Jordan has a very low rate of HIV and AIDS. CRS partner Caritas Jordan uses education to help keep that rate low: teaching people about HIV in case some migrate to areas where it is more widespread.
Caritas’ educational sessions in Jordanian schools teach the facts about HIV transmission and dispel myths that make people feel invincible. Caritas Jordan medical staff have recognized a group at even greater risk than average Jordanians—refugees who may resettle to countries with a higher prevalence of HIV.
During a training session for refugees at a Caritas Jordan clinic in Amman, Dr. Ammar Burqan drew his audience into a question and answer exchange.
At the beginning of the session, some refugees hesitated to speak up. They were mostly over the age of 40 and thought that only young people needed to learn about HIV. Misinformation emerged slowly over a 45-minute session as the refugees asked questions and then engaged in spirited arguments. By the end of the training, it was obvious that refugees in Jordan desperately need basic education about how HIV is spread. Here are a few of the myths that Dr. Burqan had to dispel:
Myth: HIV can be transmitted through saliva.
Fact: HIV can only be transmitted through specific bodily fluids, such as blood, breast milk, vaginal secretions and semen.
Myth: HIV can be transmitted through the air.
Fact: According to the U.S. Centers for Disease Control (CDC), specific fluids must “come in contact with a mucous membrane or damaged tissue or be directly injected into the blood-stream (from a needle or syringe) for transmission to possibly occur.”
Myth: HIV is only transmitted through intercourse.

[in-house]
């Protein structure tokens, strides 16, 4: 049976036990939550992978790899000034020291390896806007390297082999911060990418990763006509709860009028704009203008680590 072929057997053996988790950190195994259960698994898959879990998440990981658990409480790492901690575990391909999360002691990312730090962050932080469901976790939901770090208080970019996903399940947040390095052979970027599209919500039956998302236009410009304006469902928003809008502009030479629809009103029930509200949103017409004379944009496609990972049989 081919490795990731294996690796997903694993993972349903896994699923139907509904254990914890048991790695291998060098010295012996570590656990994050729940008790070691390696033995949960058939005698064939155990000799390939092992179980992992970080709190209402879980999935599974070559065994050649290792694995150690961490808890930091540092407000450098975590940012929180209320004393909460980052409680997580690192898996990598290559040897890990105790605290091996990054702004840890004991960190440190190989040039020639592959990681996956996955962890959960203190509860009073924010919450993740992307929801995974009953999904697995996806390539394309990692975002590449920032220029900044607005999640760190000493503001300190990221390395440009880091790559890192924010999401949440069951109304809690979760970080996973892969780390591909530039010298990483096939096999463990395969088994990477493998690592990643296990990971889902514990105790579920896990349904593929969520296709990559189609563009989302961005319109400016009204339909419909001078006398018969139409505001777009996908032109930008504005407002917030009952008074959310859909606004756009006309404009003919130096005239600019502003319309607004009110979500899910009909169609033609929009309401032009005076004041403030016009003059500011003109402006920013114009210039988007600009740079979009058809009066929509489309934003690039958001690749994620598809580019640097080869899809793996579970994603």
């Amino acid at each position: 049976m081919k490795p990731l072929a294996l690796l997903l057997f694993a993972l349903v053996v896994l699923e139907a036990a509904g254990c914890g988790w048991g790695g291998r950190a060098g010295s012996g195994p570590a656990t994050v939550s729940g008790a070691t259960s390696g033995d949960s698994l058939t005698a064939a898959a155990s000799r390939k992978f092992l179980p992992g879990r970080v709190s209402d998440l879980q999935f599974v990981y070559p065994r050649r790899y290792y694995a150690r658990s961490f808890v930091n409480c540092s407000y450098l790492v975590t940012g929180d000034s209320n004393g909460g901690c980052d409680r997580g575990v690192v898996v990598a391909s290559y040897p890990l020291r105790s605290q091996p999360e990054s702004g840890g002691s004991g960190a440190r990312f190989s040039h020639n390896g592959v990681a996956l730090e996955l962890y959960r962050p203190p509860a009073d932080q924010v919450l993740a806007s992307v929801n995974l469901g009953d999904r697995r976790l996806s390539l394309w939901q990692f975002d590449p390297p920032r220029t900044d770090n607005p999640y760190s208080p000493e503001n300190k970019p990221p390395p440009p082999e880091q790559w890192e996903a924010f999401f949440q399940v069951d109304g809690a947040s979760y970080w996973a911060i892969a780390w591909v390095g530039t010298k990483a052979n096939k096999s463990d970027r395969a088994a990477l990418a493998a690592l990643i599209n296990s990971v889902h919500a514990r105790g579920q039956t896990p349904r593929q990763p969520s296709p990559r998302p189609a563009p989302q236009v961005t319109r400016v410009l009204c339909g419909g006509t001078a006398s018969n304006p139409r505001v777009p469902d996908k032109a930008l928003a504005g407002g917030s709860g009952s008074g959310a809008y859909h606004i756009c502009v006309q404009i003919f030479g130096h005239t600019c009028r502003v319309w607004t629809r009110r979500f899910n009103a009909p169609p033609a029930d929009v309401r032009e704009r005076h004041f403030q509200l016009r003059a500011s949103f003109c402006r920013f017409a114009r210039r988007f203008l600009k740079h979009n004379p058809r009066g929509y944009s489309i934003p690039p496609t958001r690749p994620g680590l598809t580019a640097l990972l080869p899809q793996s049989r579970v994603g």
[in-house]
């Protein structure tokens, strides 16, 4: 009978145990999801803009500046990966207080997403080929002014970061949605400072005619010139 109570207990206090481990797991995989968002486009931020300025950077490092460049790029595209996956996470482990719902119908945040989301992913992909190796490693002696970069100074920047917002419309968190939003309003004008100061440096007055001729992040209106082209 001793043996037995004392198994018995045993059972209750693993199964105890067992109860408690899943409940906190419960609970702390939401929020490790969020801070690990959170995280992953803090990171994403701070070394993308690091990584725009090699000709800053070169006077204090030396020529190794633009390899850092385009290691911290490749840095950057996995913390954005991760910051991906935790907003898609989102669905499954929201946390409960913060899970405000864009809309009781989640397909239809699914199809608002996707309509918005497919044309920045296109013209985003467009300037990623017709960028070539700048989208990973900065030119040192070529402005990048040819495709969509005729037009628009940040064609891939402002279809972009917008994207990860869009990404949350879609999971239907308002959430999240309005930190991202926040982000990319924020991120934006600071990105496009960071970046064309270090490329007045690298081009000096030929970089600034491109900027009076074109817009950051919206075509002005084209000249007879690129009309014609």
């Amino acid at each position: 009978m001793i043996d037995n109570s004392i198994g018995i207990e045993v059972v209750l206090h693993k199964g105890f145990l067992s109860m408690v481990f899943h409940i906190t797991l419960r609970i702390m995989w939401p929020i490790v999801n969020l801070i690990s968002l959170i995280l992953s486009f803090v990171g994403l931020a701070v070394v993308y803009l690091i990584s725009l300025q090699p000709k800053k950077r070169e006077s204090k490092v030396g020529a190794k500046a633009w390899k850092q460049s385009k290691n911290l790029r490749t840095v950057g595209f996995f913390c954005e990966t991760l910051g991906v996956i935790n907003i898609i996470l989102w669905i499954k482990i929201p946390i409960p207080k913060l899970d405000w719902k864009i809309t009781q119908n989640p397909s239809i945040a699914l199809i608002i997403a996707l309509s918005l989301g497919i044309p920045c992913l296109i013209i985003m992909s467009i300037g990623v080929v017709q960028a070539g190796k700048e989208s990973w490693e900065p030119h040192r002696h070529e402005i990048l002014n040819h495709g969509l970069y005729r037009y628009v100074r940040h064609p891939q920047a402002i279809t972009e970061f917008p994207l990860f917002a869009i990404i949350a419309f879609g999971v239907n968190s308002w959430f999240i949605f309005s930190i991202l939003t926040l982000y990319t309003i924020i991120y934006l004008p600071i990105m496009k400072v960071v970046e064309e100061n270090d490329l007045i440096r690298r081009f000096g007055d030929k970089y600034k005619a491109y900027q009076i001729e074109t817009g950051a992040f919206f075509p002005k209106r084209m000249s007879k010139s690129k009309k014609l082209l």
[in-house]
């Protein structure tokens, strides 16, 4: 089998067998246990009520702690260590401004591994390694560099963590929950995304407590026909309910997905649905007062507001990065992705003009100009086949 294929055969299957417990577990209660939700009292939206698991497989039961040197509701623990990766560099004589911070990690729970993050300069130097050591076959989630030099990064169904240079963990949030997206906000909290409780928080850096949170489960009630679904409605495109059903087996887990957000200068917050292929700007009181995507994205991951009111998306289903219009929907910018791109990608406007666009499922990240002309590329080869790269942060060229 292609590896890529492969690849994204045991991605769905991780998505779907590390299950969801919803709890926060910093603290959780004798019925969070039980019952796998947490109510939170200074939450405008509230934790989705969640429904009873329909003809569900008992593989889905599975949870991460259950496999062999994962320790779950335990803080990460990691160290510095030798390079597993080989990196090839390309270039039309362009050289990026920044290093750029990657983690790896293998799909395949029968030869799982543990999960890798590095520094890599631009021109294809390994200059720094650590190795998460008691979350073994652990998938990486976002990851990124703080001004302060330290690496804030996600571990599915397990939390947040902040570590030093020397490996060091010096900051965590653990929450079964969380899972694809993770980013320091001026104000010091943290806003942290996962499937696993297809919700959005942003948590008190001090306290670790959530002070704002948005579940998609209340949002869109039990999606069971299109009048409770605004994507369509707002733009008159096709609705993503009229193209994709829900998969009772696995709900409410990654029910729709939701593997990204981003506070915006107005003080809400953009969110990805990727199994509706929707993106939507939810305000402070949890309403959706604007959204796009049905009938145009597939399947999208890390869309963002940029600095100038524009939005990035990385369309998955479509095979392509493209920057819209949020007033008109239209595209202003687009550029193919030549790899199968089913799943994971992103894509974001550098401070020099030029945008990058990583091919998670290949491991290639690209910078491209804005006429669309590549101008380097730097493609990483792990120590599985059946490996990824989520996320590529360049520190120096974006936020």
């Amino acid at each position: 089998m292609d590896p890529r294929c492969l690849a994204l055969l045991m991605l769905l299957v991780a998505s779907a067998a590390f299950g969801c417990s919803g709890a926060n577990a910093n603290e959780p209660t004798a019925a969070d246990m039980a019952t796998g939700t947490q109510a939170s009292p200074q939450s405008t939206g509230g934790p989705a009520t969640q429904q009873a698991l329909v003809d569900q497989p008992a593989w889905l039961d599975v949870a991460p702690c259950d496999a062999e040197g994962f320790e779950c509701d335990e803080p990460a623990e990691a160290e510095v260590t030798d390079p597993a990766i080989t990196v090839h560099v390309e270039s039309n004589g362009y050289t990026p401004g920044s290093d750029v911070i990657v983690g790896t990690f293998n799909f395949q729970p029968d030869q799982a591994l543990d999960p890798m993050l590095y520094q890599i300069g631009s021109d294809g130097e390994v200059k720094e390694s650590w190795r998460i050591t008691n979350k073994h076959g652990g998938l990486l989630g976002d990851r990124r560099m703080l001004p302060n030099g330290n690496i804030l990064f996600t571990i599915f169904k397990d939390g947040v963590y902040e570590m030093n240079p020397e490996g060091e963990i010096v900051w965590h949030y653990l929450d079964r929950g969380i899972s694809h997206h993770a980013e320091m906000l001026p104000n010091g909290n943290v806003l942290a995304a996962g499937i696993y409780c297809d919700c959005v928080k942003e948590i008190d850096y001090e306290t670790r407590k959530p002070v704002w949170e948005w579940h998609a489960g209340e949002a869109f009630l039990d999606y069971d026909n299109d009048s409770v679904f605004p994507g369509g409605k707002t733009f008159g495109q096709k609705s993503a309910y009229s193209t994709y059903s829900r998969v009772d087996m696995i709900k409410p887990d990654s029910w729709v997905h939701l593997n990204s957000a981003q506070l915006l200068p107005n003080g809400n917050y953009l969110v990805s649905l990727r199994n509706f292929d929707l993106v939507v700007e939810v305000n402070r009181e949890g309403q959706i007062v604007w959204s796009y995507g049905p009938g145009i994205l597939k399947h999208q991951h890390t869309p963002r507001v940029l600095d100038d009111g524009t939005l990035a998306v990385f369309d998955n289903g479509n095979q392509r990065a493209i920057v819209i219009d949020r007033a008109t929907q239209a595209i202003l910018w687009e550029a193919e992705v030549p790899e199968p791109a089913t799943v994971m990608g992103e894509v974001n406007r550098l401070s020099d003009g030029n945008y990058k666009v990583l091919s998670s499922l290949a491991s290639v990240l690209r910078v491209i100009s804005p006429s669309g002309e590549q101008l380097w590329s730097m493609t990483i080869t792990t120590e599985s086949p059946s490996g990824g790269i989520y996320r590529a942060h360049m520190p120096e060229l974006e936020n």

Fact:HIV can be transmitted any time specific body fluids enter another person’s blood stream or a mucus membrane.
Myth: HIV can be cured.
Fact: HIV can be treated, but there is no cure at this time.
Myth: Only young people need to worry about HIV.
Fact: a person can contract HIV at any point in his or her life.
Dr. Burqan, who provides care for a full caseload of patients in addition to his community education work, finds great value in raising HIV awareness among refugees.
“It’s important to educate all refugees before they are resettled to countries with much higher rates of HIV. Even if these older people never engage in behavior that would put them at a greater risk, they can take this knowledge home and share it with their children.”
As a Catholic organization, Caritas Jordan follows Church teaching in its HIV prevention program. Caritas Jordan values the health care of refugees during their time in Jordan and provides the education they need for healthy lives in their new homelands.
Jennifer Hardy is a communications officer based in Baltimore. She recently traveled to the Middle East.
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